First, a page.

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Sponge Skeleton

Sponges are colonial animals that belong to the phylum Porifera. The primitive invertebrates were some of the earliest multicellular organisms to inhabit the oceans of the earth, fossils indicating that they have been proliferating for at least 600 million years.

Sponges do not naturally exist in the soft, golden form that they exhibit on the shelves of modern bath stores. In fact, sponges grow in a wide array of shapes, sizes, and colors. Some varieties are as small as coins, while other may grow several feet in height. Sponges may be flat, smooth, branching, rough, soft, or prickly. They may also be shaped like cones, spheres, or tubes and colored red, yellow, green, blue, or almost any other color imaginable. Some of the pigments, however, are a result of algae that inhabit the inside of the sponge or that have been consumed by it.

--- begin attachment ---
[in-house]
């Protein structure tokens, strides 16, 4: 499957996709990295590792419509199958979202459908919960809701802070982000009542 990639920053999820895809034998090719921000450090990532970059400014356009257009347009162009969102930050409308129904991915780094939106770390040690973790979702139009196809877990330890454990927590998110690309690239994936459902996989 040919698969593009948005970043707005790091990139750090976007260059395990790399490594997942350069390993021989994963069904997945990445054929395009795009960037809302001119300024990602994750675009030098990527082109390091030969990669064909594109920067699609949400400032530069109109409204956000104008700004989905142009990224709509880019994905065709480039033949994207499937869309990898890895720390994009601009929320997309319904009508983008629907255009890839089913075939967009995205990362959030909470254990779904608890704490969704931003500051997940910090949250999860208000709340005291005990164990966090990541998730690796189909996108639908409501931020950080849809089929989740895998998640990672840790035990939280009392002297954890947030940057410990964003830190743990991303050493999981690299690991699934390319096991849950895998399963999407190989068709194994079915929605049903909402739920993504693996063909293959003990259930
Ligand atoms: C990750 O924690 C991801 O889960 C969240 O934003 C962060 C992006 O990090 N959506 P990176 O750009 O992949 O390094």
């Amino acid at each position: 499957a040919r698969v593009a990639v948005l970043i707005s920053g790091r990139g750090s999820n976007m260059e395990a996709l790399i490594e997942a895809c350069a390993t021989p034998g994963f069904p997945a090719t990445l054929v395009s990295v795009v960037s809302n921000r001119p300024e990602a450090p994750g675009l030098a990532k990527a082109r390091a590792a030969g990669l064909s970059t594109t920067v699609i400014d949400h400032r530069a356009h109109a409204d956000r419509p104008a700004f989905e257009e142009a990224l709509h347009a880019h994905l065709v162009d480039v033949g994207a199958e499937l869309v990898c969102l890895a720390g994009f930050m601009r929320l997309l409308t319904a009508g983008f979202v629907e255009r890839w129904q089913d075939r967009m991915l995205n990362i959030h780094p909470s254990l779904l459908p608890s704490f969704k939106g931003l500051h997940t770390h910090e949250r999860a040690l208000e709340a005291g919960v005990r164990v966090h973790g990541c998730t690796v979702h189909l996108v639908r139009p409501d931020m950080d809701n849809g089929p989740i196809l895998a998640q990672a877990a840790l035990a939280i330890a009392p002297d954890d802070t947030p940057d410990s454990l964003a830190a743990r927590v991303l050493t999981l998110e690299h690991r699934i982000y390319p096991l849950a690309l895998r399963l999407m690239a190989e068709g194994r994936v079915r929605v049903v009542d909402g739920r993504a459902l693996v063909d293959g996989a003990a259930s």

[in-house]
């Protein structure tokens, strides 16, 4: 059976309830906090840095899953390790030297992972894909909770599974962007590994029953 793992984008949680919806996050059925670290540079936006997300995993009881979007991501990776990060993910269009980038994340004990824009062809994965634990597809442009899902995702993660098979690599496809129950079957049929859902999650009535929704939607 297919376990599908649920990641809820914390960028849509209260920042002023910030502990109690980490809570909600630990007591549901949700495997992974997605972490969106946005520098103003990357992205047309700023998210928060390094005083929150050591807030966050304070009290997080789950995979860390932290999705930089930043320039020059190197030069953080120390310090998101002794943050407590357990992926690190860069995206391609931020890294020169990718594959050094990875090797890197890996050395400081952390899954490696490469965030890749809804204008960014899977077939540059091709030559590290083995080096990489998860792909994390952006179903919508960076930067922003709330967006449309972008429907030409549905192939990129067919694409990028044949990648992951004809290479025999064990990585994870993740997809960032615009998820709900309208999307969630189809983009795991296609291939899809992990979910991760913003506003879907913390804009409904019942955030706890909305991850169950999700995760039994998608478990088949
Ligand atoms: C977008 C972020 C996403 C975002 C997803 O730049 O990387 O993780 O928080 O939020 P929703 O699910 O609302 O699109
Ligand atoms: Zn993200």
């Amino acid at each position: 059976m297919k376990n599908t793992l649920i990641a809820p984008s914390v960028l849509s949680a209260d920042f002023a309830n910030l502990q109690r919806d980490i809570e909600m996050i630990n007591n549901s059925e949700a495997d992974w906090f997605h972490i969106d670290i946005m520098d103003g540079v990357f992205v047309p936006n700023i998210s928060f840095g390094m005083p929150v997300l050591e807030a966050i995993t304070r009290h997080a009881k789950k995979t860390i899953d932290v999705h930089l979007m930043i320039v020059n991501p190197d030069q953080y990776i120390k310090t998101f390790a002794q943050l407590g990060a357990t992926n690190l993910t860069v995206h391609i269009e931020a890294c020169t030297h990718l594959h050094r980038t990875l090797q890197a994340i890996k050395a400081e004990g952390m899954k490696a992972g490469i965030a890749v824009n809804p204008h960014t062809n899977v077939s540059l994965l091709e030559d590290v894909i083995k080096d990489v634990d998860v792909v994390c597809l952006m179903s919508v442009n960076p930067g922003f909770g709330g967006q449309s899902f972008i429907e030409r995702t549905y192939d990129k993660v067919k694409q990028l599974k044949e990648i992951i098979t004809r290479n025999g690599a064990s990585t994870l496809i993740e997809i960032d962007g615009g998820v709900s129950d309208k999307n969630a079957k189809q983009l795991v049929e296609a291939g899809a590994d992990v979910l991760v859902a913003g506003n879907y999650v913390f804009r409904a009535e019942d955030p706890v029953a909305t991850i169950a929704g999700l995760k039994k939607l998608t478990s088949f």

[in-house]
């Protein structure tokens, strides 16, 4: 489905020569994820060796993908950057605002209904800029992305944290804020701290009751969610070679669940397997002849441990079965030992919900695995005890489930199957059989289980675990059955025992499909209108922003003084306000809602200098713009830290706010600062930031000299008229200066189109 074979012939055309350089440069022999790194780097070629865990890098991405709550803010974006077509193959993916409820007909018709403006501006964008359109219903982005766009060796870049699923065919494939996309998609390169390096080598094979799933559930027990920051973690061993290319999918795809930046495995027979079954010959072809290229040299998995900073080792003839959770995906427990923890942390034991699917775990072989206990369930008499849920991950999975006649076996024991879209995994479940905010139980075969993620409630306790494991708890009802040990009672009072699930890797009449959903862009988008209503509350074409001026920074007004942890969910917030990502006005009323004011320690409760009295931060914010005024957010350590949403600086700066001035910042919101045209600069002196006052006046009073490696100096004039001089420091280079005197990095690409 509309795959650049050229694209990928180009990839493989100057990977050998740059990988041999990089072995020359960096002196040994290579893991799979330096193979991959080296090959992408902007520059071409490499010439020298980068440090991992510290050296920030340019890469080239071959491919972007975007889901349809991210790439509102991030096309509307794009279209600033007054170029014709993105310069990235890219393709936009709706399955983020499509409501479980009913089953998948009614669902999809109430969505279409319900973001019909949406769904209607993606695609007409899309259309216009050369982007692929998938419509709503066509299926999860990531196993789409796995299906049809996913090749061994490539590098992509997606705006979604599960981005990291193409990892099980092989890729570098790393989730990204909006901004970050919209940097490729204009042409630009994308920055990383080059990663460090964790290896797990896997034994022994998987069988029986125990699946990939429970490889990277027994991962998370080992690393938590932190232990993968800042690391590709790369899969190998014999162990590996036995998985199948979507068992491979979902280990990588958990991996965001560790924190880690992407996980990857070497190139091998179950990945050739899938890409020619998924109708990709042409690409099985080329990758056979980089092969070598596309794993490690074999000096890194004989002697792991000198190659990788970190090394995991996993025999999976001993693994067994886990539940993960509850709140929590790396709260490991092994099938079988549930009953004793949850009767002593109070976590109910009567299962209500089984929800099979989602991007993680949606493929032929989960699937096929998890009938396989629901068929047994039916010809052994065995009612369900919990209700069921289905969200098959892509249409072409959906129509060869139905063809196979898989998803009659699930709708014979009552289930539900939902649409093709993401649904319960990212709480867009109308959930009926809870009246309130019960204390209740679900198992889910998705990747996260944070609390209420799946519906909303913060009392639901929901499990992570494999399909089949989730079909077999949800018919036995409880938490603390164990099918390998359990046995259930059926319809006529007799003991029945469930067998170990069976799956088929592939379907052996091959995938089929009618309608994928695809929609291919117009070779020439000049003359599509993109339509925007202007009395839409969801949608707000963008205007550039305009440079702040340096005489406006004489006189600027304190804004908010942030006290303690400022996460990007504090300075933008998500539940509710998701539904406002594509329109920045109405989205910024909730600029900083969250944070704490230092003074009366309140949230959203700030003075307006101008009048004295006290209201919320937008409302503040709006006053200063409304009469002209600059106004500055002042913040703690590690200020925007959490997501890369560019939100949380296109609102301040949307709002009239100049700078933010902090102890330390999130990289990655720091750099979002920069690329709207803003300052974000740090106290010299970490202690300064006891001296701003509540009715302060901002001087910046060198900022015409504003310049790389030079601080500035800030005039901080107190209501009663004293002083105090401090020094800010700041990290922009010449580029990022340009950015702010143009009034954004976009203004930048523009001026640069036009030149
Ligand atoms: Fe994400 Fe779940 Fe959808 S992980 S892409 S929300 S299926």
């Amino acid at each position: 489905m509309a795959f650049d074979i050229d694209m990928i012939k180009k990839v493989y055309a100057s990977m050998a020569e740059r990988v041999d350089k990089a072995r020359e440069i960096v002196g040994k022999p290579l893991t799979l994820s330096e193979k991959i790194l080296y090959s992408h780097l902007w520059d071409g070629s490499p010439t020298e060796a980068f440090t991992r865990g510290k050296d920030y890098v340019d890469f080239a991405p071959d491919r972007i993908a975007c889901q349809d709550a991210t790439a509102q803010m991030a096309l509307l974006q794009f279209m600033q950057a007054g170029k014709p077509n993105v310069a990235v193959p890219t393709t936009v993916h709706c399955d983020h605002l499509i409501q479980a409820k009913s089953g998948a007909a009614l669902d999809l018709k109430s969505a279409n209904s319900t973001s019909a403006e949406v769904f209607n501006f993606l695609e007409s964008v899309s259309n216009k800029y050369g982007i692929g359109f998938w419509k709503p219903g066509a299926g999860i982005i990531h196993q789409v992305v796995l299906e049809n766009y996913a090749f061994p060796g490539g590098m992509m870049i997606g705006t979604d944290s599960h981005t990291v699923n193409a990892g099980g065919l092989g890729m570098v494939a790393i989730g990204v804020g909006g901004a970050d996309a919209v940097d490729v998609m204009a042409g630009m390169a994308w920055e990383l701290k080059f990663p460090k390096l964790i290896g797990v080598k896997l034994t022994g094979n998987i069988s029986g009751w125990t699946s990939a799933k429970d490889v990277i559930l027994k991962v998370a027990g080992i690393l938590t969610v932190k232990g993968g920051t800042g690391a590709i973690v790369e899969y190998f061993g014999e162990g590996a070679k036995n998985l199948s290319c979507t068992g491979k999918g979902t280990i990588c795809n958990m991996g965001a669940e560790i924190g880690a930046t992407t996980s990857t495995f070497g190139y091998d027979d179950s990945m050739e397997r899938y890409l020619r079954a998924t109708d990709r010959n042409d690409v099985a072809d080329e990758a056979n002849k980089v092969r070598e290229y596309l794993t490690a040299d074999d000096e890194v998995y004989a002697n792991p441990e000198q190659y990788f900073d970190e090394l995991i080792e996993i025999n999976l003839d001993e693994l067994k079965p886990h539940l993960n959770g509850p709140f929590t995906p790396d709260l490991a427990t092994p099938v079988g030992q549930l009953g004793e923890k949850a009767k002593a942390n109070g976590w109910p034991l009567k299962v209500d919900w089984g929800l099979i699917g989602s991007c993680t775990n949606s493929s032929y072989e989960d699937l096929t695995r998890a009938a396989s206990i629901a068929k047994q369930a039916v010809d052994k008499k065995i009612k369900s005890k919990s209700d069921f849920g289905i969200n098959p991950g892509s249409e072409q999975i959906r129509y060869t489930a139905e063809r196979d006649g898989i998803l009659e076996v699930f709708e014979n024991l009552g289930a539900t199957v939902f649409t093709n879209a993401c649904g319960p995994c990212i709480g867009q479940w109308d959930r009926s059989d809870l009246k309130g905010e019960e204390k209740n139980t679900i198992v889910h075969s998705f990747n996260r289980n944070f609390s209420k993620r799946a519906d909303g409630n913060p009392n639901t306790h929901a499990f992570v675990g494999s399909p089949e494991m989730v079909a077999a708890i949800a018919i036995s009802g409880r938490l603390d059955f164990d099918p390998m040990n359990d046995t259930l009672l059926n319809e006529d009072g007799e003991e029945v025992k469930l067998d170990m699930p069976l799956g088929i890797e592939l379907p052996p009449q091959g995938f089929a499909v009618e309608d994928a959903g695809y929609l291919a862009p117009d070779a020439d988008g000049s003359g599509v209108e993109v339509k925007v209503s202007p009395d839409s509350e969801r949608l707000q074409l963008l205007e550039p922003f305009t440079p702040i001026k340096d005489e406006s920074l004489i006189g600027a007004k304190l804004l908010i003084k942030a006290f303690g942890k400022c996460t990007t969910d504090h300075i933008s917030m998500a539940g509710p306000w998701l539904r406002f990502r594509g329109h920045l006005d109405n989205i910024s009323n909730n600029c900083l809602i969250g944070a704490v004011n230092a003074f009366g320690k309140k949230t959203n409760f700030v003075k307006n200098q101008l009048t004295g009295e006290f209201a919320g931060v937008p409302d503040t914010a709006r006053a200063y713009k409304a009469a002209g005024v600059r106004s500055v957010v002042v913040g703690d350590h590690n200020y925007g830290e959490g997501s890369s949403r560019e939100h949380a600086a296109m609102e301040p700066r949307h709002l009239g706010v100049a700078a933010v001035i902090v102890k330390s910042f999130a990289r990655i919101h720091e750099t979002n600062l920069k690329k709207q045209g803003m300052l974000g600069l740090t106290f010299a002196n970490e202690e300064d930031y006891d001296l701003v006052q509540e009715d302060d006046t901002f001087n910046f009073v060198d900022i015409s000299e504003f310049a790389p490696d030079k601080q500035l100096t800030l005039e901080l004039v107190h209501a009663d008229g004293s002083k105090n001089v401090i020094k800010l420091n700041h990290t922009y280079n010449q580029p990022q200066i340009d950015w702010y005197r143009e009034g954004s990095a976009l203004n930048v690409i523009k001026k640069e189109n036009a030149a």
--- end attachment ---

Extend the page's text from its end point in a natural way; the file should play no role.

Though sponges may occasionally be detrimental to organisms, many creatures live in symbiosis with them. Sponges are excellent filters, generally passing the equivalent of more than 60 glasses of water through their systems each day, and various aquatic animals exploit them for this characteristic. Also, sponges tend to have an objectionable odor and taste, and some varieties are poisonous as well. Small creatures, such as certain types of hermit crabs, frequently carry sponges to discourage predation, sometimes even using them as camouflage.


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